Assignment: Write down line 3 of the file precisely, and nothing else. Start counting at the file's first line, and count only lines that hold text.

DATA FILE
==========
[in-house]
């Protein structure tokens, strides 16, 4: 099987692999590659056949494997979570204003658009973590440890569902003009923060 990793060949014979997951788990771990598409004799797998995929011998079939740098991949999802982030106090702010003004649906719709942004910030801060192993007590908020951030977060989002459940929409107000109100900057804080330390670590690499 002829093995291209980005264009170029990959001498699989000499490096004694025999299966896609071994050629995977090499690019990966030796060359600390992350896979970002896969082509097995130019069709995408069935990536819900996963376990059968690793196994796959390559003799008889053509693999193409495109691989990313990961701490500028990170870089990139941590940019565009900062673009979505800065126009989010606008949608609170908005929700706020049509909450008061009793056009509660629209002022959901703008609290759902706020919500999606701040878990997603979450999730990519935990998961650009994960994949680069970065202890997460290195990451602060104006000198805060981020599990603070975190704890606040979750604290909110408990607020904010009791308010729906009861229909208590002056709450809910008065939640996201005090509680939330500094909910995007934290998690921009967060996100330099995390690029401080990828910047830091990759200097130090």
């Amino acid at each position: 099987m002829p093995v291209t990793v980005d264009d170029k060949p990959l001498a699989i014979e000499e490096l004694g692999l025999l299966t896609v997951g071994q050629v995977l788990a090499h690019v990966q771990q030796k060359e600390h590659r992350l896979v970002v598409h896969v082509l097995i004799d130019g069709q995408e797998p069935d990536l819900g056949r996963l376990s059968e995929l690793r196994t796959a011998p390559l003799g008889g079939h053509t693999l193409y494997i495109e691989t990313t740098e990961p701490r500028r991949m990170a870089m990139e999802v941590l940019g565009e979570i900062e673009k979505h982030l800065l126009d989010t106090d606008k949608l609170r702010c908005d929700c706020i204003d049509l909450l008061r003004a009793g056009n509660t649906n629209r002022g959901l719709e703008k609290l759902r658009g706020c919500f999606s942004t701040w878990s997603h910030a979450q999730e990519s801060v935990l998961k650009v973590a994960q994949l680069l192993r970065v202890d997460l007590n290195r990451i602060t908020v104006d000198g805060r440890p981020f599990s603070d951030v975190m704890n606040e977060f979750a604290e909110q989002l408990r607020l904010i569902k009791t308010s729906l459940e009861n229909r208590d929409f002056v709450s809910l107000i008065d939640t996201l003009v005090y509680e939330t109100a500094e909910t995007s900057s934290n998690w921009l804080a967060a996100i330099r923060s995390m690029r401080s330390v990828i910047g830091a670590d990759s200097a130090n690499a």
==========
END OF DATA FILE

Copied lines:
């Amino acid at each position: 099987m002829p093995v291209t990793v980005d264009d170029k060949p990959l001498a699989i014979e000499e490096l004694g692999l025999l299966t896609v997951g071994q050629v995977l788990a090499h690019v990966q771990q030796k060359e600390h590659r992350l896979v970002v598409h896969v082509l097995i004799d130019g069709q995408e797998p069935d990536l819900g056949r996963l376990s059968e995929l690793r196994t796959a011998p390559l003799g008889g079939h053509t693999l193409y494997i495109e691989t990313t740098e990961p701490r500028r991949m990170a870089m990139e999802v941590l940019g565009e979570i900062e673009k979505h982030l800065l126009d989010t106090d606008k949608l609170r702010c908005d929700c706020i204003d049509l909450l008061r003004a009793g056009n509660t649906n629209r002022g959901l719709e703008k609290l759902r658009g706020c919500f999606s942004t701040w878990s997603h910030a979450q999730e990519s801060v935990l998961k650009v973590a994960q994949l680069l192993r970065v202890d997460l007590n290195r990451i602060t908020v104006d000198g805060r440890p981020f599990s603070d951030v975190m704890n606040e977060f979750a604290e909110q989002l408990r607020l904010i569902k009791t308010s729906l459940e009861n229909r208590d929409f002056v709450s809910l107000i008065d939640t996201l003009v005090y509680e939330t109100a500094e909910t995007s900057s934290n998690w921009l804080a967060a996100i330099r923060s995390m690029r401080s330390v990828i910047g830091a670590d990759s200097a130090n690499a």